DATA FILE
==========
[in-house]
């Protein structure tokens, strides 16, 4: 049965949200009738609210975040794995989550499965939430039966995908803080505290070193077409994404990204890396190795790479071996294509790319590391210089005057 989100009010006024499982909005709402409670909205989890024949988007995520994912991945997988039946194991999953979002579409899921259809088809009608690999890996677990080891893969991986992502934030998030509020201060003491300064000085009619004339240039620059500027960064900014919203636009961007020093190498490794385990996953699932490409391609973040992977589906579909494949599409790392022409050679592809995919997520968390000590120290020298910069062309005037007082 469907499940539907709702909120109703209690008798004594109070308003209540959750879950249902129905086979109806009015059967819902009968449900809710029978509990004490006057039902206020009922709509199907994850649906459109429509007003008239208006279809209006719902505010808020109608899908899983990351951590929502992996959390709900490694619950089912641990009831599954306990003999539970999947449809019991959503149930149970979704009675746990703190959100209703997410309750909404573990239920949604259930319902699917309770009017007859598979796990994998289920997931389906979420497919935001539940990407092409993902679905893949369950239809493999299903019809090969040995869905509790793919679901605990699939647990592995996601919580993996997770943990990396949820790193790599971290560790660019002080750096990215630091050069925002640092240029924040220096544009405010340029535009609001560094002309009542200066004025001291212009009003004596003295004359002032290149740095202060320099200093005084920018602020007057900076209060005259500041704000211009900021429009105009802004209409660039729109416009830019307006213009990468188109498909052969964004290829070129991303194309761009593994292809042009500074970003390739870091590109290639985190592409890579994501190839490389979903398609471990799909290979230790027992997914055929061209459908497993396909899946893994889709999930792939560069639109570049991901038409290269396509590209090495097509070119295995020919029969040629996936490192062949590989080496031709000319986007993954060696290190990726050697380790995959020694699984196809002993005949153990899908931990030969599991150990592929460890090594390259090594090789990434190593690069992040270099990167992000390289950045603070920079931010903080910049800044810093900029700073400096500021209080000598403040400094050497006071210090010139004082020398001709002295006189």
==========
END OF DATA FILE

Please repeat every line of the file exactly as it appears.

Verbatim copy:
[in-house]
């Protein structure tokens, strides 16, 4: 049965949200009738609210975040794995989550499965939430039966995908803080505290070193077409994404990204890396190795790479071996294509790319590391210089005057 989100009010006024499982909005709402409670909205989890024949988007995520994912991945997988039946194991999953979002579409899921259809088809009608690999890996677990080891893969991986992502934030998030509020201060003491300064000085009619004339240039620059500027960064900014919203636009961007020093190498490794385990996953699932490409391609973040992977589906579909494949599409790392022409050679592809995919997520968390000590120290020298910069062309005037007082 469907499940539907709702909120109703209690008798004594109070308003209540959750879950249902129905086979109806009015059967819902009968449900809710029978509990004490006057039902206020009922709509199907994850649906459109429509007003008239208006279809209006719902505010808020109608899908899983990351951590929502992996959390709900490694619950089912641990009831599954306990003999539970999947449809019991959503149930149970979704009675746990703190959100209703997410309750909404573990239920949604259930319902699917309770009017007859598979796990994998289920997931389906979420497919935001539940990407092409993902679905893949369950239809493999299903019809090969040995869905509790793919679901605990699939647990592995996601919580993996997770943990990396949820790193790599971290560790660019002080750096990215630091050069925002640092240029924040220096544009405010340029535009609001560094002309009542200066004025001291212009009003004596003295004359002032290149740095202060320099200093005084920018602020007057900076209060005259500041704000211009900021429009105009802004209409660039729109416009830019307006213009990468188109498909052969964004290829070129991303194309761009593994292809042009500074970003390739870091590109290639985190592409890579994501190839490389979903398609471990799909290979230790027992997914055929061209459908497993396909899946893994889709999930792939560069639109570049991901038409290269396509590209090495097509070119295995020919029969040629996936490192062949590989080496031709000319986007993954060696290190990726050697380790995959020694699984196809002993005949153990899908931990030969599991150990592929460890090594390259090594090789990434190593690069992040270099990167992000390289950045603070920079931010903080910049800044810093900029700073400096500021209080000598403040400094050497006071210090010139004082020398001709002295006189």